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Adobo is a type of cuisine that originated in Spain and Portugal. It typically involves marinating raw meat in a stock (or sauce) composed of garlic, soy sauce, vinegar, paprika, oregano, and salt.

Adobo was widely adopted in Latin American countries like Peru, Mexico, Uruguay, and other Spanish and Portuguese colonies, including the Azores, Madeira and the Philippines. The term “adobo” actually describes a marinade or seasoning mix, and recipes for that marinade vary widely by region. Puerto Rican adobo, for instance, differs greatly from the Mexican, Peruvian, and Uruguayan varieties.

In the Philippines, the name “adobo” was given by the Spanish colonists to an indigenous cooking method that was already in existence. When the Spanish first discovered the Philippine islands in the late 16th century, they encountered a cooking process that involved stewing with vinegar. The Spanish referred to it as adobo due to its similarity to the Spanish adobo (although that similarity was only marginal). The Filipino adobo actually entails a marinade that is distinctly different from Spanish marinade, and the dish is prepared using an entirely different cooking method.

Since I was born and raised in the Philippines, I grew up eating the traditional Filipino adobo. I may be biased, but I believe that Filipino adobo, with its rich and bold flavors, stands out as a stellar dish that is superior to other countries’ versions of adobo. The dish has become inseparably linked to the Philippines that it is considered by many as the (unofficial) national dish of the Philippines, and is usually the centerpiece of a lunch or dinner meal or even a fiesta.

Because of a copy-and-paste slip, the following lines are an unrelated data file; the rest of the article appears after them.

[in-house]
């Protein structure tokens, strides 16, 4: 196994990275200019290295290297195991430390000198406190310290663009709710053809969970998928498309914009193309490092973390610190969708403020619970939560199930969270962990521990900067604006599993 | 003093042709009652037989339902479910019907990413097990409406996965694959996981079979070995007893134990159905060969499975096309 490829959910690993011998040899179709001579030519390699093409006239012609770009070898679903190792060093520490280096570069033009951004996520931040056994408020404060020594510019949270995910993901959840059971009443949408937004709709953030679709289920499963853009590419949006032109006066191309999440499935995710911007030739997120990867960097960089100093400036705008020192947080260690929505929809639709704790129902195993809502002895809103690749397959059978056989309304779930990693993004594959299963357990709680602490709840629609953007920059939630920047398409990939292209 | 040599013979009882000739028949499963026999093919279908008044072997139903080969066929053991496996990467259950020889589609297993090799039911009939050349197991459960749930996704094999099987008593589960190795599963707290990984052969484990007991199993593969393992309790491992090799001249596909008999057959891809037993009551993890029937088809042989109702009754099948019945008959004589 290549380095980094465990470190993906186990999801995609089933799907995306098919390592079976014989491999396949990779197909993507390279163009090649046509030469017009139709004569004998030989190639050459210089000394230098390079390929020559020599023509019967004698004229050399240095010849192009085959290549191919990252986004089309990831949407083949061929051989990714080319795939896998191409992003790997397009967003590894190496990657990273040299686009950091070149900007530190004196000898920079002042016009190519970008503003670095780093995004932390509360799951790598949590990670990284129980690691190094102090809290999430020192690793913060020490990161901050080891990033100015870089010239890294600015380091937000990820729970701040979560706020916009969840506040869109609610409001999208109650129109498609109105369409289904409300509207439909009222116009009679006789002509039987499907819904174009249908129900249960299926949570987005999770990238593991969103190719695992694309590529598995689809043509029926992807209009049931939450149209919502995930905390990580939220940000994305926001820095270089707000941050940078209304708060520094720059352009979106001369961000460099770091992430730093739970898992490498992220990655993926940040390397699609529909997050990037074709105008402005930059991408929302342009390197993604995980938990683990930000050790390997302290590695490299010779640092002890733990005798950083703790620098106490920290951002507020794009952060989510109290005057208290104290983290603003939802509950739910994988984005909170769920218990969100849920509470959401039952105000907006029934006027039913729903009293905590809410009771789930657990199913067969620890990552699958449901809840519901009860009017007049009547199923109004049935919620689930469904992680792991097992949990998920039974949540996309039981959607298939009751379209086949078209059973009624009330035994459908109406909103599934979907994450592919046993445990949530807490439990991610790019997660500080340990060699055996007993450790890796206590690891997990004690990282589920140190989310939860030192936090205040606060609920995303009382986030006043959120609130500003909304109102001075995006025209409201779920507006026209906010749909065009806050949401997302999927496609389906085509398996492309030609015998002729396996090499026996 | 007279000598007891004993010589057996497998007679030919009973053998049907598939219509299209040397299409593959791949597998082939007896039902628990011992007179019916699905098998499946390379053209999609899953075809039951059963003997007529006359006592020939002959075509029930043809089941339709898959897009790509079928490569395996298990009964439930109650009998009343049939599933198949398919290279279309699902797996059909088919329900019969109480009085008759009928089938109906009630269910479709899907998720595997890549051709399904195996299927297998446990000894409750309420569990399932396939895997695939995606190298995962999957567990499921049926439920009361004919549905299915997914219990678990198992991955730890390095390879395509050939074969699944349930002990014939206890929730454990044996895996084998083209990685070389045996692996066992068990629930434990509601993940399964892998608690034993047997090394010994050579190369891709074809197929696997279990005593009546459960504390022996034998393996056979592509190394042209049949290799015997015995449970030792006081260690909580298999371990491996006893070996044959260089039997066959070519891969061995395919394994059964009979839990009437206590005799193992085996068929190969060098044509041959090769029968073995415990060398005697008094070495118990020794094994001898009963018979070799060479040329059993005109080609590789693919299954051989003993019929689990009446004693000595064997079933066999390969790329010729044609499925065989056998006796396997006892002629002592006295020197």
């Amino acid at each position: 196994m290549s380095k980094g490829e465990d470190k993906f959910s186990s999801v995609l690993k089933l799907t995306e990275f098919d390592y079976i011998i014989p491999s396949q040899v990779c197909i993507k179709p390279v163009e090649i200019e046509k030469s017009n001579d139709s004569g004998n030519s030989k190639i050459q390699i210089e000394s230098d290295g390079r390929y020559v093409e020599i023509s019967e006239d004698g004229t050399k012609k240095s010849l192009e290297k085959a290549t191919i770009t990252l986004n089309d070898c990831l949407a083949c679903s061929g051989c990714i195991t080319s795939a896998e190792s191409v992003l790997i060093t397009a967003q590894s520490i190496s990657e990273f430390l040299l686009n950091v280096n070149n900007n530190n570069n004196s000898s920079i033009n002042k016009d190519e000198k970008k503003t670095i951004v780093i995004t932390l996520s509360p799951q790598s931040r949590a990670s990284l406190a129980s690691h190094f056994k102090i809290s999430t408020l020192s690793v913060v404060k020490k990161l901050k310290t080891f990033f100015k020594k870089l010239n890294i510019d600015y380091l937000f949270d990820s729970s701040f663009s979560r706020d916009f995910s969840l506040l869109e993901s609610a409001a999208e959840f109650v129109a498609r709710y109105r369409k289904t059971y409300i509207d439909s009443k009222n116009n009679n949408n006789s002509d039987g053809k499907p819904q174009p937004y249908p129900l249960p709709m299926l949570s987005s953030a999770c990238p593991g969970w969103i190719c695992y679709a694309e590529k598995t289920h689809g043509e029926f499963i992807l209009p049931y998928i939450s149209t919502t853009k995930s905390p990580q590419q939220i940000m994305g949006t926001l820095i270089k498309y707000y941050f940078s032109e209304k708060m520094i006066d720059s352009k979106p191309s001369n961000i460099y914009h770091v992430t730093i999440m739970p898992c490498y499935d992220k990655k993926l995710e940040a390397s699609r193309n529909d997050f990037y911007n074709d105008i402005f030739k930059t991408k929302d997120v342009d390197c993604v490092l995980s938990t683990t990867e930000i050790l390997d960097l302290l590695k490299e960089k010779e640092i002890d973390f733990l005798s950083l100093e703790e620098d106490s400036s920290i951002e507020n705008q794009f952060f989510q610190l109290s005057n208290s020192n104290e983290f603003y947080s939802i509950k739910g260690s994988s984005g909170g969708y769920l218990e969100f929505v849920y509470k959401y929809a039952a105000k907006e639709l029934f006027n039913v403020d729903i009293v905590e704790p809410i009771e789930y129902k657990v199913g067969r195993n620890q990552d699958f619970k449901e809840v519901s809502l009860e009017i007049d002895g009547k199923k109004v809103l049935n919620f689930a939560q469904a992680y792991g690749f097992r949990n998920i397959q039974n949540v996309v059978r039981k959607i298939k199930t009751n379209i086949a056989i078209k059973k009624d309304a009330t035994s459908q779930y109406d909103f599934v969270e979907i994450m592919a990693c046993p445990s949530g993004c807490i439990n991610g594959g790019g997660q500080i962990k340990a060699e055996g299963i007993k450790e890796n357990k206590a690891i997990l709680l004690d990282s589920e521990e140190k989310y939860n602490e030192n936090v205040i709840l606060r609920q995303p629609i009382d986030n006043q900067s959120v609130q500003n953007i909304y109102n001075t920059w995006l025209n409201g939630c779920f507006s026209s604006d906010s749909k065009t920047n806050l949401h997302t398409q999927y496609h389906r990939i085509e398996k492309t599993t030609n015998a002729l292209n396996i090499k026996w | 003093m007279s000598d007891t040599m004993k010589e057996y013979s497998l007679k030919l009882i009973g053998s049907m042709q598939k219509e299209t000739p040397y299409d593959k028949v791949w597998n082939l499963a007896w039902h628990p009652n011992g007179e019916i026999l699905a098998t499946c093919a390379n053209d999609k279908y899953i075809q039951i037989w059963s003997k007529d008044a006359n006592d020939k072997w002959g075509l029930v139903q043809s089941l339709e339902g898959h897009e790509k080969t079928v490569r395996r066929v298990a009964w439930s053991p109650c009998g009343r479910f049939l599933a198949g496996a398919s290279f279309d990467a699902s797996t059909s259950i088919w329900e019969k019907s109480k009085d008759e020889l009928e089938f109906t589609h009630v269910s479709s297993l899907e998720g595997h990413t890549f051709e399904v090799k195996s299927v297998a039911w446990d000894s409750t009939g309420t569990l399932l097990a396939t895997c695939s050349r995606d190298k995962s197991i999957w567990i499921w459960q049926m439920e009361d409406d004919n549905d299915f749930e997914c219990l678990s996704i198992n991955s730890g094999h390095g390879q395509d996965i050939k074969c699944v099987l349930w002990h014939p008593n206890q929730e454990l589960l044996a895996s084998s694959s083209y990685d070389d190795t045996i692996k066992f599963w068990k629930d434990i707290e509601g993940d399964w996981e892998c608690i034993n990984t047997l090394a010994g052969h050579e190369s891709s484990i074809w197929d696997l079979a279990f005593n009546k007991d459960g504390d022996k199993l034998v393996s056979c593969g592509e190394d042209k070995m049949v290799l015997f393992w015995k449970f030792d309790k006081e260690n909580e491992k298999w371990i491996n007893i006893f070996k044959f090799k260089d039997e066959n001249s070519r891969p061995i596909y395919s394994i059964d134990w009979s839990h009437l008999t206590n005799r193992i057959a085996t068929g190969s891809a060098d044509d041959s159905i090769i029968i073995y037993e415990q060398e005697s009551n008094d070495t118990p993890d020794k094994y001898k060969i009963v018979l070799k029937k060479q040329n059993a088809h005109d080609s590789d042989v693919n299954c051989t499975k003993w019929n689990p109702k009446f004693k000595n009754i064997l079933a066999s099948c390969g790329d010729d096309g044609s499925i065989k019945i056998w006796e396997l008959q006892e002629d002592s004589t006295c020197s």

Traditional Filipino adobo usually involves chicken (and/or pork) marinated in vinegar, soy sauce, garlic, and black peppercorns. The meat is first browned in oil, and then simmered in the marinade.

As part of Underground Health Reporter’s Meatless Monday issue, I’m featuring my favorite recipe for vegetarian adobo. When I became a vegetarian many years ago, I continued the tradition of preparing Filipino adobo by substituting chicken with vegetarian “chicken”. I love this plant-based dish so much that I make it at home at least once a week. It’s surprisingly simple to make — the vegetarian chicken is marinated in vinegar, pepper and Bragg, fried in a bit of oil, then cooked the same way as chicken adobo in the Philippines. This chicken-less version of the iconic Filipino dish is a healthy way to enjoy the taste of the Philippines.

Vegetarian Filipino-Style Adobo


Vegetarian Adobo4 vegetarian “chicken” cutlets – sliced into bite-sized pieces (my favorite brands are Trader Joe’s Chickenless Crispy Tenders*, Lightlife Smart Tenders Meatless Savory Chick’n*, and Gardein Chick’n Scallopini)*
4 cloves garlic, minced coarsely
1 tbsp Bragg Liquid Aminos or soy sauce
½ tsp black pepper
½ cup vinegar
1 tbsp olive oil
1 cup water, more or less as needed


Marinate vegetarian chicken in garlic, Bragg, pepper, and vinegar for 15 minutes. Reserving marinade, scoop out the garlic with a slotted spoon and transfer into preheated oil and stir-fry until brown, being careful not to overcook or singe the garlic.

Add marinade and vegetarian chicken. Simmer 10 minutes. Serve with rice.

*Note: When using the chickenless/meatless tenders (which are half the size of cutlets), use 8 tenders instead of 4 cutlets in this recipe.